After listening to the albums, Condon gathered his bandmates and, during late November and early December of last year, as the city was ravaged with snow, the fellas sat in a dungeon-like studio rehearsal space in DUMBO, set up a field recorder, and played, and played. Once they went through the files, they realized they were on to something, and recording the album in two weeks at Strange Weather, a studio right down the street from Condon’s home, and recorded the album with producer Gabe Wax.
“It’s a total reset,” says Condon. “I’m allowing myself to do what I was doing all along anyway, and I’m not trying to soak anything in, I’m just trying to develop what was already there.”
Condon’s journey began in New Mexico, and he still chain-smokes Natural American Spirits. While all his friends in Santa Fe were in punk and screamo bands, he describes himself as “the weirdo”—a cultural sponge interested in trumpeting and far-off lands.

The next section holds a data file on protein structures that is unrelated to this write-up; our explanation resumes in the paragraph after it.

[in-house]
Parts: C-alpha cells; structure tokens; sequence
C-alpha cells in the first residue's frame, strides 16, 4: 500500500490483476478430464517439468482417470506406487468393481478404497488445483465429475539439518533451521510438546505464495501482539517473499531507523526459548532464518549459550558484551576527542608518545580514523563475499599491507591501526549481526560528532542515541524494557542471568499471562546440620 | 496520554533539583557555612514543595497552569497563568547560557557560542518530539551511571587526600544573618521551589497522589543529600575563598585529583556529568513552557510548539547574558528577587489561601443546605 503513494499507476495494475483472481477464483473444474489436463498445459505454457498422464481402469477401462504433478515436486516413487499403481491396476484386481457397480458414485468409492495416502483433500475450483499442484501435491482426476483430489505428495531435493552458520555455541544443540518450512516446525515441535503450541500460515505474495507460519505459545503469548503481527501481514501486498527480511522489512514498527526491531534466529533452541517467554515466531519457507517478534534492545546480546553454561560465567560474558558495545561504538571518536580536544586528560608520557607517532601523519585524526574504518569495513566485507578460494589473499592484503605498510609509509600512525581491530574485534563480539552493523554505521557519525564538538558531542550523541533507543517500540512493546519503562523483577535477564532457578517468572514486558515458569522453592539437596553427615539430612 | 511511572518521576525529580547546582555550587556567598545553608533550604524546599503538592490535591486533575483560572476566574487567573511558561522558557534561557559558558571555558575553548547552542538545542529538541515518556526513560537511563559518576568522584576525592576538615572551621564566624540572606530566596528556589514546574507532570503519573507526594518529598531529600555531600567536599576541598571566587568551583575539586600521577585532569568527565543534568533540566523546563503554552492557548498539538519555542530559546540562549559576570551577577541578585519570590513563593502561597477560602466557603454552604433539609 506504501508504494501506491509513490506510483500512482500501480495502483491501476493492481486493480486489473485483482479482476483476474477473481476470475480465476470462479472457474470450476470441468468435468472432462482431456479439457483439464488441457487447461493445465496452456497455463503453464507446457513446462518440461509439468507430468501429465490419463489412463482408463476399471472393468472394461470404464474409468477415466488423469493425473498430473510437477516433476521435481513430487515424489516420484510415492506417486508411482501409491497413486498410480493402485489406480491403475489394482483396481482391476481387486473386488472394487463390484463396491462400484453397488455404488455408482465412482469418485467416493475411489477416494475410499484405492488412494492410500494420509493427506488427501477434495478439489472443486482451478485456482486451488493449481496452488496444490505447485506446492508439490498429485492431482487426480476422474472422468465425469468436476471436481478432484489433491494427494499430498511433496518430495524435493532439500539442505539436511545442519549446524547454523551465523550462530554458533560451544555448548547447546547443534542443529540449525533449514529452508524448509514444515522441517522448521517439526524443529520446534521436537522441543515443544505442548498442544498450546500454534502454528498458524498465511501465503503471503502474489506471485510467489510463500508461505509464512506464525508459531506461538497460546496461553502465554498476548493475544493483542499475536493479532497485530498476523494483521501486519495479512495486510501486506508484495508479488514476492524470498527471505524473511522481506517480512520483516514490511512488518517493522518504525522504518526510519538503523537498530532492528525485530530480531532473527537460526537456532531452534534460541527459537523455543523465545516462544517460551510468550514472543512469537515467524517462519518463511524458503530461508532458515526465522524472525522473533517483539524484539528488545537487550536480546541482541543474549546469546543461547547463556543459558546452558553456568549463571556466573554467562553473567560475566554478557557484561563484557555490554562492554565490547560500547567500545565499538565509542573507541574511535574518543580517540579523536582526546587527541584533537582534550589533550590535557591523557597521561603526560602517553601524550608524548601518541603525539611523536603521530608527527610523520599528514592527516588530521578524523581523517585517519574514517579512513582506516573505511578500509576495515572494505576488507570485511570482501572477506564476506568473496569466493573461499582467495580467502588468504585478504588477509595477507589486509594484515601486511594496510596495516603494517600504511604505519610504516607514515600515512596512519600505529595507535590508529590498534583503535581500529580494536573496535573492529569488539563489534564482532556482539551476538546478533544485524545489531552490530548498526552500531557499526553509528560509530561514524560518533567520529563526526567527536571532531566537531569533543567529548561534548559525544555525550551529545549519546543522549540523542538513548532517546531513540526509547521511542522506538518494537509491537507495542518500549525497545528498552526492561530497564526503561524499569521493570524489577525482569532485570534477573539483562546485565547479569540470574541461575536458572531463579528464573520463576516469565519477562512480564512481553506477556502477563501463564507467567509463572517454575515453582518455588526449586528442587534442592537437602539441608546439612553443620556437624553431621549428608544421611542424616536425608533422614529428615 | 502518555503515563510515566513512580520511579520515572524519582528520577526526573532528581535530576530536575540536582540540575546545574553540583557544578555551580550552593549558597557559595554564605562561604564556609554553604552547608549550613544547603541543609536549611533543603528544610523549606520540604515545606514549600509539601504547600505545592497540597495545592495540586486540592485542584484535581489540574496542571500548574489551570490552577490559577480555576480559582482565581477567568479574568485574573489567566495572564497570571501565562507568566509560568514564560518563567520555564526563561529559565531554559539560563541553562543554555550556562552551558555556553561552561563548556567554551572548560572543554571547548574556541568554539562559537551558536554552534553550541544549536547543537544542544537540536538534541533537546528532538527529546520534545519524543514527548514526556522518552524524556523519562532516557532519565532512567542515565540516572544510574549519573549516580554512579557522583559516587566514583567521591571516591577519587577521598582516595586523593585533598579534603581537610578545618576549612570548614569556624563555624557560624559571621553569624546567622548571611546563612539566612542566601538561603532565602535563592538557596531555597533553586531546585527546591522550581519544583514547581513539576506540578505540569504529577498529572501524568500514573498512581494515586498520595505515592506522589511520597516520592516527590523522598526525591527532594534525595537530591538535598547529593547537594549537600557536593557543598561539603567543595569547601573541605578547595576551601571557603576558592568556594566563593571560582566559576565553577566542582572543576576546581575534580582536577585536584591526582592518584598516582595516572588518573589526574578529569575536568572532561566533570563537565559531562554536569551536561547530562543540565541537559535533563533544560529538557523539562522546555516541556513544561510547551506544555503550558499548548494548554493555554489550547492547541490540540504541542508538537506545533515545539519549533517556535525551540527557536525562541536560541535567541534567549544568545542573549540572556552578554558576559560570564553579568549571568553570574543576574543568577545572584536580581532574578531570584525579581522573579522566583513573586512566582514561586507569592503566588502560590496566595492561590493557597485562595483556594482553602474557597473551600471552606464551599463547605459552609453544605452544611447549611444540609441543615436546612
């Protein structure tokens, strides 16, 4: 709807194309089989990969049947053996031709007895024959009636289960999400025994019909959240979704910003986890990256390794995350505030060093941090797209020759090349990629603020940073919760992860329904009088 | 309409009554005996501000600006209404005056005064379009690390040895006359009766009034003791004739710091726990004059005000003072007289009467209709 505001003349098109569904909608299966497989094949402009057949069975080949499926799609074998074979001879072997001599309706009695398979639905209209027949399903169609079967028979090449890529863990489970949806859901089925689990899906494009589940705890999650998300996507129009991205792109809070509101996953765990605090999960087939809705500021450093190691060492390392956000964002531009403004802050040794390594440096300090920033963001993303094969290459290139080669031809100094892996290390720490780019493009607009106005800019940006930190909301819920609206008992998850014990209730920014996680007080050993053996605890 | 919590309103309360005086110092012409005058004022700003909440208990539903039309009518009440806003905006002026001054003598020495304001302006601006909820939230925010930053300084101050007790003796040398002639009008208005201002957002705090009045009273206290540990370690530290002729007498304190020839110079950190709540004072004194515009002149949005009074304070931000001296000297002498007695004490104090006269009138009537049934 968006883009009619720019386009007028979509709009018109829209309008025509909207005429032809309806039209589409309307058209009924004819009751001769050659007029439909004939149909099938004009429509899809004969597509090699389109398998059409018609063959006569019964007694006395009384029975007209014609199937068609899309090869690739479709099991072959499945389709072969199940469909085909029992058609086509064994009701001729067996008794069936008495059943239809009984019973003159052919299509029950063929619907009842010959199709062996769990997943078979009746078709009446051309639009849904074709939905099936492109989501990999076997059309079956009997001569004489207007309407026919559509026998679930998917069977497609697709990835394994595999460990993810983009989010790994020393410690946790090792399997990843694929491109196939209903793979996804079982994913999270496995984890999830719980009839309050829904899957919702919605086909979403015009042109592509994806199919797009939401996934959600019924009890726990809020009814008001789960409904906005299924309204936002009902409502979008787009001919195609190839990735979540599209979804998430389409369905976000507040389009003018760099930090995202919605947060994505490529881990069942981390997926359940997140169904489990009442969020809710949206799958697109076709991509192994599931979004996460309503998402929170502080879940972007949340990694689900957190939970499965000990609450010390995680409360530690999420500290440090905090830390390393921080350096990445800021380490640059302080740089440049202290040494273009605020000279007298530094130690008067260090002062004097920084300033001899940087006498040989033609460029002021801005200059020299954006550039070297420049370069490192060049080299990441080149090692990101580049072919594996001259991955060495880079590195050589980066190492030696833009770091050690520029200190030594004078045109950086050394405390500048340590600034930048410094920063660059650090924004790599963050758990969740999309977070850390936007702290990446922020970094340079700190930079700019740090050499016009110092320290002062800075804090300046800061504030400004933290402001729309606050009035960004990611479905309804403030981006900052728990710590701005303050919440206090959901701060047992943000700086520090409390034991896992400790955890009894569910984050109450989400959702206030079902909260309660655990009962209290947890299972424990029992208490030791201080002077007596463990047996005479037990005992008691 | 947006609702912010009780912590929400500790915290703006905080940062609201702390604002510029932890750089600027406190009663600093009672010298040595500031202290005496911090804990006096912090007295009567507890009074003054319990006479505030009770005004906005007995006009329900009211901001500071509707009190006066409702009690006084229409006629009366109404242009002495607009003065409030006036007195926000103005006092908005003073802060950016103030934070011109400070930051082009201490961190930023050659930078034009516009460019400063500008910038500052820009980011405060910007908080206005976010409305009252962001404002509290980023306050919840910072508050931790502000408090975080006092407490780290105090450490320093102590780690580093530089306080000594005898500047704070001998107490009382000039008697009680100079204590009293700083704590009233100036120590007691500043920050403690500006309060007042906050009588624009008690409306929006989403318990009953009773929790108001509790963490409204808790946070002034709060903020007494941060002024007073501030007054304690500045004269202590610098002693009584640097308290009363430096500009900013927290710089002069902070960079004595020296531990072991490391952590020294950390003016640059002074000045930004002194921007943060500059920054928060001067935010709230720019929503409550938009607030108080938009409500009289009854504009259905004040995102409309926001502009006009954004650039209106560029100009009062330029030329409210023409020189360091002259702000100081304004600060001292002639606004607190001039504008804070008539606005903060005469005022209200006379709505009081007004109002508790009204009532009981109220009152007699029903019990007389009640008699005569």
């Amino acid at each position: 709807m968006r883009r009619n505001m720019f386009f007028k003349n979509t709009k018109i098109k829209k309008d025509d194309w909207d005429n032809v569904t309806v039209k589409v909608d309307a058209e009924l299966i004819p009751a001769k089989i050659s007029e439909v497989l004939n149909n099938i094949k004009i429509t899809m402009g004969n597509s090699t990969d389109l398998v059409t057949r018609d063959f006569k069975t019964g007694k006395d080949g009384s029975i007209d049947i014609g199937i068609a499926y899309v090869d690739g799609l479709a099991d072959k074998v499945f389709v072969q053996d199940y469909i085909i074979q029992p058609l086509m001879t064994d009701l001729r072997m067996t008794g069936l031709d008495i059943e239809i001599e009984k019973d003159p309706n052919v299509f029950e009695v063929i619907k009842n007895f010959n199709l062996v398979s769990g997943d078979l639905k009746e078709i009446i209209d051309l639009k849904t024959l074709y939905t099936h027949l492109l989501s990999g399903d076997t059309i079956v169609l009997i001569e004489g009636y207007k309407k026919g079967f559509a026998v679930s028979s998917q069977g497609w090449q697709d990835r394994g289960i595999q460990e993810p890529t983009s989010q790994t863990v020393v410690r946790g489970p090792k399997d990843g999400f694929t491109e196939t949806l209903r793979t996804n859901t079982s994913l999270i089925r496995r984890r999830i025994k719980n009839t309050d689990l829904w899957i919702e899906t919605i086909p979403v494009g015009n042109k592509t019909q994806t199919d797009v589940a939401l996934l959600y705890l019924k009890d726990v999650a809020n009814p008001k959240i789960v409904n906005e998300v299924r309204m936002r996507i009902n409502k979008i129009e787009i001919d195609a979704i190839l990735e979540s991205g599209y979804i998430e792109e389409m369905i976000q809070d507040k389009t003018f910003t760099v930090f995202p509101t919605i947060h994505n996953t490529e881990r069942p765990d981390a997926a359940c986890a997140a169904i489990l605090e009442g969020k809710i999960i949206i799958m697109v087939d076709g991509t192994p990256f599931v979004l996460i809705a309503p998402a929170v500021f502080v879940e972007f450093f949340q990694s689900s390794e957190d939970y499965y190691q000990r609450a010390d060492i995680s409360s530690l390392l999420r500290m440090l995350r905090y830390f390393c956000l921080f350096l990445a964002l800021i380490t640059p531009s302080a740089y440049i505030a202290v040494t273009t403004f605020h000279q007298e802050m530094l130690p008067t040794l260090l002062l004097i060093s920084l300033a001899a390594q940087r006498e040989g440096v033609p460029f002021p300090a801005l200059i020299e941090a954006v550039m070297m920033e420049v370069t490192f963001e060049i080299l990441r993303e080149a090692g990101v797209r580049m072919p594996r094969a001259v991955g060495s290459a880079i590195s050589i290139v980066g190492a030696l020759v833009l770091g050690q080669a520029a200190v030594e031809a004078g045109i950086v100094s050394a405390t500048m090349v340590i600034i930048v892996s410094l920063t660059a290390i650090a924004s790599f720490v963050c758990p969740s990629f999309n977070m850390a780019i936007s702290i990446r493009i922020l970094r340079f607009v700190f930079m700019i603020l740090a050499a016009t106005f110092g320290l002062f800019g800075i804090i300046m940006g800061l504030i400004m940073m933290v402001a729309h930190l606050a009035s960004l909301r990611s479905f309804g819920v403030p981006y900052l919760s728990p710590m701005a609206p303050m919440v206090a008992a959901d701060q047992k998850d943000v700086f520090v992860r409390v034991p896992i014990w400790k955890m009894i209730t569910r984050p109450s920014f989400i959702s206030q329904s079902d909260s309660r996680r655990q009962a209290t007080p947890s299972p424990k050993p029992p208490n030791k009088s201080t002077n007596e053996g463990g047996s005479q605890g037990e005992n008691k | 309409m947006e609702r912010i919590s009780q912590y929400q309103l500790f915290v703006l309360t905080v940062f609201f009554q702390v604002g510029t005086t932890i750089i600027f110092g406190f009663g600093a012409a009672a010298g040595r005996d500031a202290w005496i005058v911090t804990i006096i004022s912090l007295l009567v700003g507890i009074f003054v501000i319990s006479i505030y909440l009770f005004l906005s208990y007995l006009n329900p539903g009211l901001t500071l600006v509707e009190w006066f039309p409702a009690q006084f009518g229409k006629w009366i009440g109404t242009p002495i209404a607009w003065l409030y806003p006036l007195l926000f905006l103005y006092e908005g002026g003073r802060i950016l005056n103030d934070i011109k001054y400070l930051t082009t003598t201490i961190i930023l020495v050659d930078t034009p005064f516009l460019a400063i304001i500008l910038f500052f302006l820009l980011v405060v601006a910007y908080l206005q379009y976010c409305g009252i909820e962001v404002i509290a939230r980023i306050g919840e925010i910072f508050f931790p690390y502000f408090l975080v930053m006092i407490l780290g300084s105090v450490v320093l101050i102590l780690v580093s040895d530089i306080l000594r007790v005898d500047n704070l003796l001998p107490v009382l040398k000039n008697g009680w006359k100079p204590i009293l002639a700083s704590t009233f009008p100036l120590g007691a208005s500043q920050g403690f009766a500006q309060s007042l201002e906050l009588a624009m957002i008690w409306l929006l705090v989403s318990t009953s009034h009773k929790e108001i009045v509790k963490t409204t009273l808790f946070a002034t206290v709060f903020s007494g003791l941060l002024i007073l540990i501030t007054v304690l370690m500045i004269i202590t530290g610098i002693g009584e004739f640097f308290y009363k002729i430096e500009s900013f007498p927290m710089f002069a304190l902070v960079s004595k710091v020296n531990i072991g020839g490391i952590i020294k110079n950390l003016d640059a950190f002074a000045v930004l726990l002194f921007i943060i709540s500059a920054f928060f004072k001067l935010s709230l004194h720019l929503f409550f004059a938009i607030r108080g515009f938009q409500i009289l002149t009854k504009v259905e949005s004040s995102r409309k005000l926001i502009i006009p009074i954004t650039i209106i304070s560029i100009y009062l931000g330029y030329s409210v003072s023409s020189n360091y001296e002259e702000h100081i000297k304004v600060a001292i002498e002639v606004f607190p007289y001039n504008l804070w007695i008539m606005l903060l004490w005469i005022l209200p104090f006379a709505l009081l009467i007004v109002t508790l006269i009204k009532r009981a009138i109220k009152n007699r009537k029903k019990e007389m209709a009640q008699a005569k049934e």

When I ask him how a ratty kid from Santa Fe became so worldly, he laughs. “Family pressure of, ‘If you haven’t seen the world, then who the fuck are you?’ Blind aggression. And movies. A lot of movies,” he says. “There were things I’d read about or seen in movies, and I needed to see—and hear—what they were about.”
He worked as an usher at Plan B, an unfortunately-named arthouse cinema that’s now known as the CCA, and all they showed at the time was foreign films. He mentions Almodovar and Fellini as influences, as well as the oeuvre of Emir Kusturica. “It was all in my head,” he says of the movies. “I was hearing these soundtracks, and I wanted to make soundtracks instead of what I was hearing in the punk scene of Santa Fe at the time. And so I tried.”
Whereas Gulag was inspired by Balkan folk music, each successive album had a distinct geographical feel, from French chanson-influenced The Flying Club Cup to March of the Zapotec, inspired by a trip to Oaxaca, Mexico, and True Detective director Cary Fukunaga.